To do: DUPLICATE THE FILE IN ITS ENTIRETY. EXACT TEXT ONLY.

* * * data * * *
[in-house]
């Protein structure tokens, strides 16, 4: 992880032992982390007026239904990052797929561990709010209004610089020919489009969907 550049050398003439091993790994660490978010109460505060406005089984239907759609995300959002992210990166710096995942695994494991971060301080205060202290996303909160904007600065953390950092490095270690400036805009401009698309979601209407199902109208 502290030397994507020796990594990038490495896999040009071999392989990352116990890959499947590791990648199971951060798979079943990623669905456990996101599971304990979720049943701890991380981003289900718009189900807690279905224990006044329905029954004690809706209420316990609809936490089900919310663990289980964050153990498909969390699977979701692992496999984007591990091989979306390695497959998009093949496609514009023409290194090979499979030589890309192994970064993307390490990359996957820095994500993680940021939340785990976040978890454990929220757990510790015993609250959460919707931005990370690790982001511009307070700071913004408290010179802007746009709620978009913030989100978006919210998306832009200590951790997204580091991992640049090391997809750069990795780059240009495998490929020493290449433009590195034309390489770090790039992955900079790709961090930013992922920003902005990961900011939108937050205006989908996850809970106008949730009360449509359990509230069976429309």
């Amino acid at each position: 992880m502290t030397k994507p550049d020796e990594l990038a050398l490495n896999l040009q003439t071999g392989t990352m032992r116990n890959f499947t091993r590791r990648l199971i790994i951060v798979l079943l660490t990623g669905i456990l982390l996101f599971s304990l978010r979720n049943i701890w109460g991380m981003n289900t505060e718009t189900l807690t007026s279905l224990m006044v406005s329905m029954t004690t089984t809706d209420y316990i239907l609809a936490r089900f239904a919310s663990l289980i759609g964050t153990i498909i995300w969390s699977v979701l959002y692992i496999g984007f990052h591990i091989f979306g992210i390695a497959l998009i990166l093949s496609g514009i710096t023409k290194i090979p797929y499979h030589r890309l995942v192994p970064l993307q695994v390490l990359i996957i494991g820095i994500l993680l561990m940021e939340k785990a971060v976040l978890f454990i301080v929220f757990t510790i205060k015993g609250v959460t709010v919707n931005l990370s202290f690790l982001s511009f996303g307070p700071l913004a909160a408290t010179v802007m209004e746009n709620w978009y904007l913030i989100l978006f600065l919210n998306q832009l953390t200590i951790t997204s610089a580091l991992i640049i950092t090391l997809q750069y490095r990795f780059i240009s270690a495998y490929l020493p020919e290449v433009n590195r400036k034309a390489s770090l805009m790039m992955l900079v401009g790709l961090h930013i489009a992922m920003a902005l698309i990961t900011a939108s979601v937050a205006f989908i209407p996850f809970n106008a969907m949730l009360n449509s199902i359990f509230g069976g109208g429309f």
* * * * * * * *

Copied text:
[in-house]
């Protein structure tokens, strides 16, 4: 992880032992982390007026239904990052797929561990709010209004610089020919489009969907 550049050398003439091993790994660490978010109460505060406005089984239907759609995300959002992210990166710096995942695994494991971060301080205060202290996303909160904007600065953390950092490095270690400036805009401009698309979601209407199902109208 502290030397994507020796990594990038490495896999040009071999392989990352116990890959499947590791990648199971951060798979079943990623669905456990996101599971304990979720049943701890991380981003289900718009189900807690279905224990006044329905029954004690809706209420316990609809936490089900919310663990289980964050153990498909969390699977979701692992496999984007591990091989979306390695497959998009093949496609514009023409290194090979499979030589890309192994970064993307390490990359996957820095994500993680940021939340785990976040978890454990929220757990510790015993609250959460919707931005990370690790982001511009307070700071913004408290010179802007746009709620978009913030989100978006919210998306832009200590951790997204580091991992640049090391997809750069990795780059240009495998490929020493290449433009590195034309390489770090790039992955900079790709961090930013992922920003902005990961900011939108937050205006989908996850809970106008949730009360449509359990509230069976429309």
């Amino acid at each position: 992880m502290t030397k994507p550049d020796e990594l990038a050398l490495n896999l040009q003439t071999g392989t990352m032992r116990n890959f499947t091993r590791r990648l199971i790994i951060v798979l079943l660490t990623g669905i456990l982390l996101f599971s304990l978010r979720n049943i701890w109460g991380m981003n289900t505060e718009t189900l807690t007026s279905l224990m006044v406005s329905m029954t004690t089984t809706d209420y316990i239907l609809a936490r089900f239904a919310s663990l289980i759609g964050t153990i498909i995300w969390s699977v979701l959002y692992i496999g984007f990052h591990i091989f979306g992210i390695a497959l998009i990166l093949s496609g514009i710096t023409k290194i090979p797929y499979h030589r890309l995942v192994p970064l993307q695994v390490l990359i996957i494991g820095i994500l993680l561990m940021e939340k785990a971060v976040l978890f454990i301080v929220f757990t510790i205060k015993g609250v959460t709010v919707n931005l990370s202290f690790l982001s511009f996303g307070p700071l913004a909160a408290t010179v802007m209004e746009n709620w978009y904007l913030i989100l978006f600065l919210n998306q832009l953390t200590i951790t997204s610089a580091l991992i640049i950092t090391l997809q750069y490095r990795f780059i240009s270690a495998y490929l020493p020919e290449v433009n590195r400036k034309a390489s770090l805009m790039m992955l900079v401009g790709l961090h930013i489009a992922m920003a902005l698309i990961t900011a939108s979601v937050a205006f989908i209407p996850f809970n106008a969907m949730l009360n449509s199902i359990f509230g069976g109208g429309f």